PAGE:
The question that could be worth asking is why conflict arises? Aristotle had already opined that: “The lesser engage in factional conflict in order to be equal; those who are equal, in order to be greater” (Politics: 1302a29). And that “as for the things over which they engage in factional conflict, these are profit and honour and their opposites….They are stirred up further by arrogance, by fear, by pre-eminence, by contempt, by disproportionate growth, by electioneering, by underestimation, by (neglect of) small things, and by dissimilarity” (Politics: 1302a33). This Aristotelian passage could be a huge pointer to the causes of conflict in Northern Cameroon given that there already are great dissimilarities in development within different regions of the country and there is disproportionate growth of Cameroon compared to other countries. This argument gains more credence because Huntington, in presenting the nature of Islam and Christianity lists five factors that have exacerbated conflict between the two religions in the late twentieth century:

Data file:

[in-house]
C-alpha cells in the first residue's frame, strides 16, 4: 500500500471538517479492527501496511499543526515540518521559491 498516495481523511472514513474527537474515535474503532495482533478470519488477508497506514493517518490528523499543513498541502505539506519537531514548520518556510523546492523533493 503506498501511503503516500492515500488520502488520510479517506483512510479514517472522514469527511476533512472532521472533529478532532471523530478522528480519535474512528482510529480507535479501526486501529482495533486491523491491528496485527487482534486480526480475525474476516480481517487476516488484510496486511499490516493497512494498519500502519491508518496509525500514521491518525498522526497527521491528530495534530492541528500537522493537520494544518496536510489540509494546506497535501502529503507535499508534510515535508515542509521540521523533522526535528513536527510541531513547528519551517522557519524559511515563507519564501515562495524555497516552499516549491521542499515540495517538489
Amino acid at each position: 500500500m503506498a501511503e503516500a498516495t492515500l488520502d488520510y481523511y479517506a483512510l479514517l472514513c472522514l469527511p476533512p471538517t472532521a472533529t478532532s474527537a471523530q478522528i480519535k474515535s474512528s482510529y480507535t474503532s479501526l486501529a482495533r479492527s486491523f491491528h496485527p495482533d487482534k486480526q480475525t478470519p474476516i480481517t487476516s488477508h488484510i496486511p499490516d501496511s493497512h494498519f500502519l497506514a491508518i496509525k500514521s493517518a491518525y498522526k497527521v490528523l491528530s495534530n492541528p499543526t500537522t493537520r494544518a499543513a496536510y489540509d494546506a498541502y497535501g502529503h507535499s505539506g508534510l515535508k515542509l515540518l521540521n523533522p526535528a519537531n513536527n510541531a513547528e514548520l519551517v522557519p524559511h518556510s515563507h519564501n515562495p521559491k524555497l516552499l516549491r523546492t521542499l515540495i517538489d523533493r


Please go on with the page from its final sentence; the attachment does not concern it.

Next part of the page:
- The Muslim population growth has generated large numbers of unemployed and dissatisfied youth that become recruits to Islamic causes.
- The recent resurgence of Islam has given Muslims a reaffirmation of the relevance of Islam compared to other religions
- The West’s attempt to universalise values and institutions, and maintain military superiority has generated intense resentment within Muslim communities; this is a fact not limited to religion or culture but common to human nature.
- Without the common threat of communism, the West and Islam now perceive each other as enemies.
- Increased communication and interaction between Islam and the West has exaggerated the perceived differences between the two societies (1996, p.211).